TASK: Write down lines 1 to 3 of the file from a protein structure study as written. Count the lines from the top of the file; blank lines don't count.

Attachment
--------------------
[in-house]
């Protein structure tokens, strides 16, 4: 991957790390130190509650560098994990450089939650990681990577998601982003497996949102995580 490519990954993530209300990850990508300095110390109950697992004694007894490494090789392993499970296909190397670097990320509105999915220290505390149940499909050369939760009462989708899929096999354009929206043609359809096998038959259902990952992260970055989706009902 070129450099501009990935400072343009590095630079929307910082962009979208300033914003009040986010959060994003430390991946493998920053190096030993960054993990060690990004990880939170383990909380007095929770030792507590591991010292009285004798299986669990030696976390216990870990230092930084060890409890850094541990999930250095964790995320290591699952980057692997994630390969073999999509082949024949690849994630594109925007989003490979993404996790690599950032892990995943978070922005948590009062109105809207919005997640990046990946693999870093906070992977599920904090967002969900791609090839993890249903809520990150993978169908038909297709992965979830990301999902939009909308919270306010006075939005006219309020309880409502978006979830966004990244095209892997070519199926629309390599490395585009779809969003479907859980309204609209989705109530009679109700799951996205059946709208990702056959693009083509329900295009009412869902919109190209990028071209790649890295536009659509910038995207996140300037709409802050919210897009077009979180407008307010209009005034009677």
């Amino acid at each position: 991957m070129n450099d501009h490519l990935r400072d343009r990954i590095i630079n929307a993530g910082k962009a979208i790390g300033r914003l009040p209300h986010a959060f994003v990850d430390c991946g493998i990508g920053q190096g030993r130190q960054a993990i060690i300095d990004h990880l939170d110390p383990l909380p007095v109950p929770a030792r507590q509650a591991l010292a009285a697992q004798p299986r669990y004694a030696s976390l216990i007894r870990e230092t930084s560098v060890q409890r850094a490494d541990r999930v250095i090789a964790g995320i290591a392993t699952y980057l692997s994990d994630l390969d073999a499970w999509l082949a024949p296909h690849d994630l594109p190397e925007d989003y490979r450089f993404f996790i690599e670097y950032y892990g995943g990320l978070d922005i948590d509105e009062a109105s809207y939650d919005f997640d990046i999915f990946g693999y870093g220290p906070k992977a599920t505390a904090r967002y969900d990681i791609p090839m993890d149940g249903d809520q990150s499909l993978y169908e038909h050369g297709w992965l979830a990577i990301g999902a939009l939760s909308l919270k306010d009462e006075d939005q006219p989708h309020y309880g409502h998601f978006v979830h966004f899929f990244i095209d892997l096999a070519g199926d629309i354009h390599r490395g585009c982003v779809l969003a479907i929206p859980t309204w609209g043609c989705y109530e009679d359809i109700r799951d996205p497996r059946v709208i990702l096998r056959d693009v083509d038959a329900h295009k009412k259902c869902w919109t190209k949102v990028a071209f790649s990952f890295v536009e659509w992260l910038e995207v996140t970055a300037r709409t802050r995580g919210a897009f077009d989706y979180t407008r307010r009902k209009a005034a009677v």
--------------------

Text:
[in-house]
């Protein structure tokens, strides 16, 4: 991957790390130190509650560098994990450089939650990681990577998601982003497996949102995580 490519990954993530209300990850990508300095110390109950697992004694007894490494090789392993499970296909190397670097990320509105999915220290505390149940499909050369939760009462989708899929096999354009929206043609359809096998038959259902990952992260970055989706009902 070129450099501009990935400072343009590095630079929307910082962009979208300033914003009040986010959060994003430390991946493998920053190096030993960054993990060690990004990880939170383990909380007095929770030792507590591991010292009285004798299986669990030696976390216990870990230092930084060890409890850094541990999930250095964790995320290591699952980057692997994630390969073999999509082949024949690849994630594109925007989003490979993404996790690599950032892990995943978070922005948590009062109105809207919005997640990046990946693999870093906070992977599920904090967002969900791609090839993890249903809520990150993978169908038909297709992965979830990301999902939009909308919270306010006075939005006219309020309880409502978006979830966004990244095209892997070519199926629309390599490395585009779809969003479907859980309204609209989705109530009679109700799951996205059946709208990702056959693009083509329900295009009412869902919109190209990028071209790649890295536009659509910038995207996140300037709409802050919210897009077009979180407008307010209009005034009677």
């Amino acid at each position: 991957m070129n450099d501009h490519l990935r400072d343009r990954i590095i630079n929307a993530g910082k962009a979208i790390g300033r914003l009040p209300h986010a959060f994003v990850d430390c991946g493998i990508g920053q190096g030993r130190q960054a993990i060690i300095d990004h990880l939170d110390p383990l909380p007095v109950p929770a030792r507590q509650a591991l010292a009285a697992q004798p299986r669990y004694a030696s976390l216990i007894r870990e230092t930084s560098v060890q409890r850094a490494d541990r999930v250095i090789a964790g995320i290591a392993t699952y980057l692997s994990d994630l390969d073999a499970w999509l082949a024949p296909h690849d994630l594109p190397e925007d989003y490979r450089f993404f996790i690599e670097y950032y892990g995943g990320l978070d922005i948590d509105e009062a109105s809207y939650d919005f997640d990046i999915f990946g693999y870093g220290p906070k992977a599920t505390a904090r967002y969900d990681i791609p090839m993890d149940g249903d809520q990150s499909l993978y169908e038909h050369g297709w992965l979830a990577i990301g999902a939009l939760s909308l919270k306010d009462e006075d939005q006219p989708h309020y309880g409502h998601f978006v979830h966004f899929f990244i095209d892997l096999a070519g199926d629309i354009h390599r490395g585009c982003v779809l969003a479907i929206p859980t309204w609209g043609c989705y109530e009679d359809i109700r799951d996205p497996r059946v709208i990702l096998r056959d693009v083509d038959a329900h295009k009412k259902c869902w919109t190209k949102v990028a071209f790649s990952f890295v536009e659509w992260l910038e995207v996140t970055a300037r709409t802050r995580g919210a897009f077009d989706y979180t407008r307010r009902k209009a005034a009677v």